June 2005: Phase II of the Anti-War Movement
Mon, 20 Jun 2005 09:24:53 -0700
Rep. Conyers leads the way
By Medea Benjamin
A turning point, as more Americans question future of Iraq conflict
For the history books, mark down June 2005 as the moment the U.S. movement against the occupation of Iraq got its second wind. In June, the U.S. public became solidly anti-war, Bush’s approval rating took a nosedive, and a significant number of Congresspeople started to call for an exit strategy. This marks a seismic shift from just one month ago, when Congress overwhelmingly passed another $82 billion for war-with only 44 members of the House and not one Senator dissenting.
The continued violence in Iraq, the daily deaths of U.S. soldiers, and the non-stop drain of financial resources has finally moved the anti-war sentiment from a much-maligned minority position to a mainstream one. A Gallup poll June 6-8 found that 6 in 10 Americans advocated a partial or full withdrawal of U.S. troops from Iraq and for the first time, a majority said they would be upset with the president if he decided to send more troops. An Associated Press poll showed only 41% approved of Bush’s handling of Iraq. With such negative perceptions of the war and 2006 midterm elections approaching, an increasing number of elected officials have finally started to listen to the public and push for an exit strategy.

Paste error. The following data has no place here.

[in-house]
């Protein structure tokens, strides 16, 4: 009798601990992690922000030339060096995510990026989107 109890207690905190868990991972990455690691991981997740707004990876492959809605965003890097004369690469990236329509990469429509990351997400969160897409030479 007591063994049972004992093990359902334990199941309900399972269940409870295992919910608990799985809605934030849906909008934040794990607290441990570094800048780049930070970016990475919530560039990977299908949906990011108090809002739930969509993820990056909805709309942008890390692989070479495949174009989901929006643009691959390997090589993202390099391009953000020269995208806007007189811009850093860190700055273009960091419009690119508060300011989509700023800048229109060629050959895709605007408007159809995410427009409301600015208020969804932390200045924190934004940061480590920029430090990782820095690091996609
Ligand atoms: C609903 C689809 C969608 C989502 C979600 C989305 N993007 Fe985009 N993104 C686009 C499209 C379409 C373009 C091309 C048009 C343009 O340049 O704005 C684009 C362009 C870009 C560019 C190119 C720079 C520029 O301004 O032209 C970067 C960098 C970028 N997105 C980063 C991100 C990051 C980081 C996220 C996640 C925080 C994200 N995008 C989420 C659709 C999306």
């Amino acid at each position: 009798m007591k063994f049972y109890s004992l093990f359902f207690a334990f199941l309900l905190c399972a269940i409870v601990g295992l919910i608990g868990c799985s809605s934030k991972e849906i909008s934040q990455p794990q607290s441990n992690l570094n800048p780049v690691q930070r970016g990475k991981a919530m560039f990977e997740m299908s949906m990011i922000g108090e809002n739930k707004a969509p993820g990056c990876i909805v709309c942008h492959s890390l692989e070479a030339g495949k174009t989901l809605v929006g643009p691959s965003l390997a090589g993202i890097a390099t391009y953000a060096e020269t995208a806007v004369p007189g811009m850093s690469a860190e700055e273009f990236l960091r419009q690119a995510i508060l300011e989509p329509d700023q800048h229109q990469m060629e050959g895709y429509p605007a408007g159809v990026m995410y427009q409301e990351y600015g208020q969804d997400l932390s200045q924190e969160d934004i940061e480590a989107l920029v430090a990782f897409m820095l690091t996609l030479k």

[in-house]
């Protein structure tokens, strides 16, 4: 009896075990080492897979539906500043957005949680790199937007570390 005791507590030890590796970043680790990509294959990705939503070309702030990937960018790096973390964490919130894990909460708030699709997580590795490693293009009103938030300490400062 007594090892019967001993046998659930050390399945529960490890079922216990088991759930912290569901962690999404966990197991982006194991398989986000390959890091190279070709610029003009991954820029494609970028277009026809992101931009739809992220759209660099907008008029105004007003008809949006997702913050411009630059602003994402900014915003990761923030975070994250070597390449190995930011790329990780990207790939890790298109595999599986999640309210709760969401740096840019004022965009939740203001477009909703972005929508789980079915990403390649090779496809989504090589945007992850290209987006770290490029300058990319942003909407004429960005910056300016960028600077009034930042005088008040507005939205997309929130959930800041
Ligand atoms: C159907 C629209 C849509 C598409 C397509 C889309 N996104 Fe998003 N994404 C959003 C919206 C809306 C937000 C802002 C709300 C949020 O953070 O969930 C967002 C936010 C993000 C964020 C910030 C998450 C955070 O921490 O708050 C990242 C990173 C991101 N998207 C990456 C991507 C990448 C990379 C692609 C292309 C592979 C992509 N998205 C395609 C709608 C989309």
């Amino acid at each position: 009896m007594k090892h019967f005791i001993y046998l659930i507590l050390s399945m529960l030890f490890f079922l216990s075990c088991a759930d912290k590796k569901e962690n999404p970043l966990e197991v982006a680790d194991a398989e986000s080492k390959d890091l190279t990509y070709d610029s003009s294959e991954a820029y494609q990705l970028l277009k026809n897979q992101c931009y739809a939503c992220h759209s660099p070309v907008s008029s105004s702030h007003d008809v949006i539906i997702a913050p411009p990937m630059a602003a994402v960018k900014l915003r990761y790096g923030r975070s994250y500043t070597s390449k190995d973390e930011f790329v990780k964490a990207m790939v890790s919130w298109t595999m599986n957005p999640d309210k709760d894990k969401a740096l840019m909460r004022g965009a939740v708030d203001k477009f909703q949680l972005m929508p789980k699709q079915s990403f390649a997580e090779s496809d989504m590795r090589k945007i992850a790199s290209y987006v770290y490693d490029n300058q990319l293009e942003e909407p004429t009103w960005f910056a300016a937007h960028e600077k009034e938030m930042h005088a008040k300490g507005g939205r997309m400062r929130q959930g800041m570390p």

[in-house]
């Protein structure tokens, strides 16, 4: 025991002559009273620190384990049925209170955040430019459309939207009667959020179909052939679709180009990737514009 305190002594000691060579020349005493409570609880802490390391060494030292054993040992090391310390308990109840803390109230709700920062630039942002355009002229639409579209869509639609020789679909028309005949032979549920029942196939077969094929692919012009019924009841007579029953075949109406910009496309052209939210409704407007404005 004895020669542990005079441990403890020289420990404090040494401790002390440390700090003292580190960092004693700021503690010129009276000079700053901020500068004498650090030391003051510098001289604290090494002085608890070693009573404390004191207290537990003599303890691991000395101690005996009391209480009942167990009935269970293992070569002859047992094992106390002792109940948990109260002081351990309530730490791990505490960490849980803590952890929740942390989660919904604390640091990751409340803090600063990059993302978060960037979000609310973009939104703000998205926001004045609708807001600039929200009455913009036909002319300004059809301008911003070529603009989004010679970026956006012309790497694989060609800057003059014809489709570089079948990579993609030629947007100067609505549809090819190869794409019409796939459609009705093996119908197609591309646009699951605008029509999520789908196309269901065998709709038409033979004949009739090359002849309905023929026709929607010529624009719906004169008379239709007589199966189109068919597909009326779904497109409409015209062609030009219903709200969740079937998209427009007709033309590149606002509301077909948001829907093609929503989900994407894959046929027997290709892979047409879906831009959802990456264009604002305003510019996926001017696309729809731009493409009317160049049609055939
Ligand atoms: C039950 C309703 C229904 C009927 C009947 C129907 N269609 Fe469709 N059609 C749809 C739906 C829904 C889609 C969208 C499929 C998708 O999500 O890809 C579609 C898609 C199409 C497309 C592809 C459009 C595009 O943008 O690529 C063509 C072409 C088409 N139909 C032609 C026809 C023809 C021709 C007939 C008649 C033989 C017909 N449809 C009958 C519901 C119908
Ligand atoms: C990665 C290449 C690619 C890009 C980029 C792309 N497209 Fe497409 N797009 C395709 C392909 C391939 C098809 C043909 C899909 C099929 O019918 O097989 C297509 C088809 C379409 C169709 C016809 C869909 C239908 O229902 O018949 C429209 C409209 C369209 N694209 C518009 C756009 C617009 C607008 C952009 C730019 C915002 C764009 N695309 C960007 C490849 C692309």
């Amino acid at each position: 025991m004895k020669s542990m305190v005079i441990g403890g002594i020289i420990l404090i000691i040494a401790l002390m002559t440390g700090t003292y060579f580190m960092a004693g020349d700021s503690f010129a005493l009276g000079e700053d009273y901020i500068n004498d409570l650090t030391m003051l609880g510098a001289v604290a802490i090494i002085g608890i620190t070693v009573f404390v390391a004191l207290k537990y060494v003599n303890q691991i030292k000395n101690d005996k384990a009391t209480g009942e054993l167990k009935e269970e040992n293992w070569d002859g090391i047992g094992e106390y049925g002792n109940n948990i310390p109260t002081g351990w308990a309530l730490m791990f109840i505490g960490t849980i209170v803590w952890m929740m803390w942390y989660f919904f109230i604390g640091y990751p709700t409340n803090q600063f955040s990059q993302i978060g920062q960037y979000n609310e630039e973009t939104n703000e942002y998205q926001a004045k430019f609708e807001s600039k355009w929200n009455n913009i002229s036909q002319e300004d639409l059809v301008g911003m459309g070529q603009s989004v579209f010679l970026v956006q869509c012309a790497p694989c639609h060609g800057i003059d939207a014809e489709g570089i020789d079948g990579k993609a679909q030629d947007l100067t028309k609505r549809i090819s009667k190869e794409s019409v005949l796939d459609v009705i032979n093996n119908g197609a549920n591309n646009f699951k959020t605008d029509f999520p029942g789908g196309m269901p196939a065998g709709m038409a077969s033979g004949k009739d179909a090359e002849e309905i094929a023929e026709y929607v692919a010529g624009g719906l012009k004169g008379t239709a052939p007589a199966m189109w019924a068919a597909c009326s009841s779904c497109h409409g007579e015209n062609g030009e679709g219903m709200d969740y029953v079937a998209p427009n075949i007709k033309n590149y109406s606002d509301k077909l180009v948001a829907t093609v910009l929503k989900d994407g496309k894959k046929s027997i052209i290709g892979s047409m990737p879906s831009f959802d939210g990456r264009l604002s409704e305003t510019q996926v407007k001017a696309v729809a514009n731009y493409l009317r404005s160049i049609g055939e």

Thursday, June 16 was a snapshot of just how much the ground has shifted. The day started off with a press conference of strange bedfellows announcing the first bi-partisan Congressional resolution calling for an exit strategy. Appearing together before the press were two liberal Democrats-Dennis Kucinich from Ohio and Neil Abercrombie from Hawaii-with Republican libertarian Ron Paul from Texas and even more astonishing, conservative Republican Walter Jones from North Carolina-the very same congressman who pushed the House cafeterias to scrap “French fries